It’s All Greek To Me

I travelled into Manchester on a warm and stuffy bus, the heat only adding to my lethargy. I’d had only four hours sleep due to the late arrival of the student due to stay with us. (Don’t ask. No really- don’t ask! My WordPress word count couldn’t take it.)

After delivering him safely to the academy I called for a quick early lunch at the food court in the Arndale Centre. Sporting different stalls offering food from many different countries, I opted for a  halloumi pitta from Zorba’s.

Don’t worry this isn’t a food post, I’m not that kind of blogger.

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I took a table and began to eat while reading the book I was currently in the middle of, maybe not a good idea whilst making a mess of myself with yoghurt sauce. A voice reached me from a neighbouring table: “Do you like Greek writers?”

I looked across to him whilst frantically dabbing at my chin with a napkin. He did indeed look Greek, but I don’t think he was one of Zorba’s workers. Perhaps an expat with a craving for home cooking.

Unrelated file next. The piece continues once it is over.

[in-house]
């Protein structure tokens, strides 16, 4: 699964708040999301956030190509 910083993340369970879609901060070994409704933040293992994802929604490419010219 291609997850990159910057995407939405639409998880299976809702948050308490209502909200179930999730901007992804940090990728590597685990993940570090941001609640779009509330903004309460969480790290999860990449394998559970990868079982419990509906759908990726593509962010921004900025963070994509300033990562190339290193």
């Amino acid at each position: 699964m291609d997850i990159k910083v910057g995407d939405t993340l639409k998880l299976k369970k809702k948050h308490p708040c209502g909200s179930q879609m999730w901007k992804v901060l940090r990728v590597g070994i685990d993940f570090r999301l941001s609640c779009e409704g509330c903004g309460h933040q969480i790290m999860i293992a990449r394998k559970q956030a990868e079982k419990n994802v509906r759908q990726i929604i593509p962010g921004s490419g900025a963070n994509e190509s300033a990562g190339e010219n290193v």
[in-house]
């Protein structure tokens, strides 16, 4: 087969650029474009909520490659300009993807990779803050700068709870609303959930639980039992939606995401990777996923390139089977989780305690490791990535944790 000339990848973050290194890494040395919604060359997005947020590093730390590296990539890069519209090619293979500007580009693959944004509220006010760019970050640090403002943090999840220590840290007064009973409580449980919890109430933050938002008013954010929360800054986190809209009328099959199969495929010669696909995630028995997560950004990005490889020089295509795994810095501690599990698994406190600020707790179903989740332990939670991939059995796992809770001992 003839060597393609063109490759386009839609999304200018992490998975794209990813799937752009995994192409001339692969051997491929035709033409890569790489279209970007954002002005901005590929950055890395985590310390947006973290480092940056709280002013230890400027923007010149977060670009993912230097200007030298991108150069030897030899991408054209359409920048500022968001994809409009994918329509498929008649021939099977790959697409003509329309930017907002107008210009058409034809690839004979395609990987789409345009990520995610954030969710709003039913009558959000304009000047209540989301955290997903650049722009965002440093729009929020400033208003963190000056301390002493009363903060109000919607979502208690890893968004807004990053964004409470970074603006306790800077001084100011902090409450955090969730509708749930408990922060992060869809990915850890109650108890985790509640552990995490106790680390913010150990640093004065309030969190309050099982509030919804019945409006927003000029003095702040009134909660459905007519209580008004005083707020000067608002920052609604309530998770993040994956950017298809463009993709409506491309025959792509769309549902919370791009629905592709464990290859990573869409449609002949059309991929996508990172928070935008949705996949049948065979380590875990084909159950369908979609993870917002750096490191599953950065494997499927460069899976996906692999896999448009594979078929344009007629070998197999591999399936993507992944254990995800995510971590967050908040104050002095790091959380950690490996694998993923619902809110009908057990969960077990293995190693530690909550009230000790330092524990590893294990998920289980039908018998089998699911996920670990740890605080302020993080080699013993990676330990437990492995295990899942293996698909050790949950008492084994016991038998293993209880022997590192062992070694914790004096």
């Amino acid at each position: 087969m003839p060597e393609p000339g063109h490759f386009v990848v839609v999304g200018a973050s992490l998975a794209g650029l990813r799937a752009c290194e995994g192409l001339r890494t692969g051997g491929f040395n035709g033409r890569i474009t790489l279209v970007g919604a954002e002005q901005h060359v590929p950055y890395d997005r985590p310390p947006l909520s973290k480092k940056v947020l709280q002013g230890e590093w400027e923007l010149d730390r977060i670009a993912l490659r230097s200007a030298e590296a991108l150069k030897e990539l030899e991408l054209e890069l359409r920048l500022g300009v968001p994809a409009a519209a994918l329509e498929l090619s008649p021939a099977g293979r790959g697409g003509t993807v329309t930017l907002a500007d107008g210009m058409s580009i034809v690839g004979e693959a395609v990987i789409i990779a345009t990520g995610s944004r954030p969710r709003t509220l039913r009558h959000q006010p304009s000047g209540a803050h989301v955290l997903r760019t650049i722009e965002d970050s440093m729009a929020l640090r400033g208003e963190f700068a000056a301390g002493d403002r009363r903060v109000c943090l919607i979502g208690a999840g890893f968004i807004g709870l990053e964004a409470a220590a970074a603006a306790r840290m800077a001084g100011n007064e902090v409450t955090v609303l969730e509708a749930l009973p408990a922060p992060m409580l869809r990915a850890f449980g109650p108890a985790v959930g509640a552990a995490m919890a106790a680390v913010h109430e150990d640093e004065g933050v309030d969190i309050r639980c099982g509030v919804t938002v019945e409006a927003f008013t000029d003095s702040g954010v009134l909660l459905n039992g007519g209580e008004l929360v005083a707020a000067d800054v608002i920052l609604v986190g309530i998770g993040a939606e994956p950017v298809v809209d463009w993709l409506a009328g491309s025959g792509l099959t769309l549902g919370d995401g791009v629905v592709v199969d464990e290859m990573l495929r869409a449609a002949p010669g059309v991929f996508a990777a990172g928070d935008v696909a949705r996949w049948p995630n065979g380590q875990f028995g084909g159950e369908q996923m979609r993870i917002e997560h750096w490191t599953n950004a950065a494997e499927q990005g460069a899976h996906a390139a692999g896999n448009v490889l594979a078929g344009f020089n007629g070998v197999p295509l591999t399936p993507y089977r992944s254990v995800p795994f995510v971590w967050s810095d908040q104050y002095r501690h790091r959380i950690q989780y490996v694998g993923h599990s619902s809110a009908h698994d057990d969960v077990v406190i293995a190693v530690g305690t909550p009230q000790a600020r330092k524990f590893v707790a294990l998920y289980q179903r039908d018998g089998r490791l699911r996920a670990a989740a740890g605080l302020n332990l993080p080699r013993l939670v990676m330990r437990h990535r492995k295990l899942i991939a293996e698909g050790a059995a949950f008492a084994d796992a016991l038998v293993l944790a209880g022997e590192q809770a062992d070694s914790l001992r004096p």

Emboldened by the name of the food stall, I replied “I’ve read most things by Nikos Kazantzakis.”

“He is Cretan.”

I conceded that he was, and that I’d actually seen the author’s grave in Heraklion.

“Crete is not Greece,” my neighbour said firmly. And then he glanced down at my plastic tray. “And halloumi is not meat.”
You had to hand it to the guy, he certainly knew his stuff. Again I conceded the point, and briefly considered asking him for both author recommendations and favoured meat dishes but decided to cut and run. For no doubt English would not be Greek and my wife’s cooking would not be his Mother’s.

I packed both my book and lunch into my backpack and said a hasty goodbye, bus to catch and all that, making  my escape through the adjacent indoor fish market. As usual with the fish market it is your sense of smell that registers before your sense of sight, but then Conga eels, live mussels and all types of fish parts catch your eye, including, at the end of the display, a sign for Cod Flaps.

Cod flaps? What part of a fish could that be?

Surely not?

 

When In Crete: The Author’s Tomb